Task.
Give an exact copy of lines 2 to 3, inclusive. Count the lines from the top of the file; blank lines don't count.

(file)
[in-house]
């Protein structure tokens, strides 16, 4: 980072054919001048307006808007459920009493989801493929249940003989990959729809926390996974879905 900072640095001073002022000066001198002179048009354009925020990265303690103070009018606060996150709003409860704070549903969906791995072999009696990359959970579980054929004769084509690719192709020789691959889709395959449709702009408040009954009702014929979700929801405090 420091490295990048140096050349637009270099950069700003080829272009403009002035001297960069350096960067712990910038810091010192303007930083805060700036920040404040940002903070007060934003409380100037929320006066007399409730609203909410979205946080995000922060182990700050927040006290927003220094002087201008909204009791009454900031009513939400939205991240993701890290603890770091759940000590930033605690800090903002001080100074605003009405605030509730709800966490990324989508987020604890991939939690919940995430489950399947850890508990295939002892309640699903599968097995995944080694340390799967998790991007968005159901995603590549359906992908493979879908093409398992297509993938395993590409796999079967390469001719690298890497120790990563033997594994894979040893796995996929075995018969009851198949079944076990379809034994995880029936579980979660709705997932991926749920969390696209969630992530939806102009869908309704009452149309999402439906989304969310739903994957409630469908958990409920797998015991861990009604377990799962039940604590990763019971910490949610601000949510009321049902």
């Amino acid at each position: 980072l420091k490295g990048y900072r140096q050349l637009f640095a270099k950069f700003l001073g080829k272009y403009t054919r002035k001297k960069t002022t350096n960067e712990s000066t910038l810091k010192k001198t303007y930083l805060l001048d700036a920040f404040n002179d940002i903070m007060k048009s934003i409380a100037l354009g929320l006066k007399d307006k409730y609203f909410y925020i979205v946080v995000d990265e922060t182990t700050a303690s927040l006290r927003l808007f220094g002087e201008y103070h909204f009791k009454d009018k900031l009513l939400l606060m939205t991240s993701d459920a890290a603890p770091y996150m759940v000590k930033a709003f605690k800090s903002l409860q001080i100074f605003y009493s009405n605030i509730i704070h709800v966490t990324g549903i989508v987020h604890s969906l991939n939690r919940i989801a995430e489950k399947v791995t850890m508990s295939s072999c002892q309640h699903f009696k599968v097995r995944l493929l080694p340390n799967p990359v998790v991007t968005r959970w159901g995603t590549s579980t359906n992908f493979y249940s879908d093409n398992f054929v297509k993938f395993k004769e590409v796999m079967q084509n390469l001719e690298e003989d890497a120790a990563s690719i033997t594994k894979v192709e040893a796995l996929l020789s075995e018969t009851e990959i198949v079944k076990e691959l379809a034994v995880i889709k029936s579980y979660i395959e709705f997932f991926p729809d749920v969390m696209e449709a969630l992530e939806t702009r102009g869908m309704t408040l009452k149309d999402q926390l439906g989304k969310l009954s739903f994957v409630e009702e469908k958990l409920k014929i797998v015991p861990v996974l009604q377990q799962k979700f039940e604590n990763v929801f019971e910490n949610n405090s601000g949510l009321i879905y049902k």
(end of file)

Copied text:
């Protein structure tokens, strides 16, 4: 980072054919001048307006808007459920009493989801493929249940003989990959729809926390996974879905 900072640095001073002022000066001198002179048009354009925020990265303690103070009018606060996150709003409860704070549903969906791995072999009696990359959970579980054929004769084509690719192709020789691959889709395959449709702009408040009954009702014929979700929801405090 420091490295990048140096050349637009270099950069700003080829272009403009002035001297960069350096960067712990910038810091010192303007930083805060700036920040404040940002903070007060934003409380100037929320006066007399409730609203909410979205946080995000922060182990700050927040006290927003220094002087201008909204009791009454900031009513939400939205991240993701890290603890770091759940000590930033605690800090903002001080100074605003009405605030509730709800966490990324989508987020604890991939939690919940995430489950399947850890508990295939002892309640699903599968097995995944080694340390799967998790991007968005159901995603590549359906992908493979879908093409398992297509993938395993590409796999079967390469001719690298890497120790990563033997594994894979040893796995996929075995018969009851198949079944076990379809034994995880029936579980979660709705997932991926749920969390696209969630992530939806102009869908309704009452149309999402439906989304969310739903994957409630469908958990409920797998015991861990009604377990799962039940604590990763019971910490949610601000949510009321049902």
């Amino acid at each position: 980072l420091k490295g990048y900072r140096q050349l637009f640095a270099k950069f700003l001073g080829k272009y403009t054919r002035k001297k960069t002022t350096n960067e712990s000066t910038l810091k010192k001198t303007y930083l805060l001048d700036a920040f404040n002179d940002i903070m007060k048009s934003i409380a100037l354009g929320l006066k007399d307006k409730y609203f909410y925020i979205v946080v995000d990265e922060t182990t700050a303690s927040l006290r927003l808007f220094g002087e201008y103070h909204f009791k009454d009018k900031l009513l939400l606060m939205t991240s993701d459920a890290a603890p770091y996150m759940v000590k930033a709003f605690k800090s903002l409860q001080i100074f605003y009493s009405n605030i509730i704070h709800v966490t990324g549903i989508v987020h604890s969906l991939n939690r919940i989801a995430e489950k399947v791995t850890m508990s295939s072999c002892q309640h699903f009696k599968v097995r995944l493929l080694p340390n799967p990359v998790v991007t968005r959970w159901g995603t590549s579980t359906n992908f493979y249940s879908d093409n398992f054929v297509k993938f395993k004769e590409v796999m079967q084509n390469l001719e690298e003989d890497a120790a990563s690719i033997t594994k894979v192709e040893a796995l996929l020789s075995e018969t009851e990959i198949v079944k076990e691959l379809a034994v995880i889709k029936s579980y979660i395959e709705f997932f991926p729809d749920v969390m696209e449709a969630l992530e939806t702009r102009g869908m309704t408040l009452k149309d999402q926390l439906g989304k969310l009954s739903f994957v409630e009702e469908k958990l409920k014929i797998v015991p861990v996974l009604q377990q799962k979700f039940e604590n990763v929801f019971e910490n949610n405090s601000g949510l009321i879905y049902k």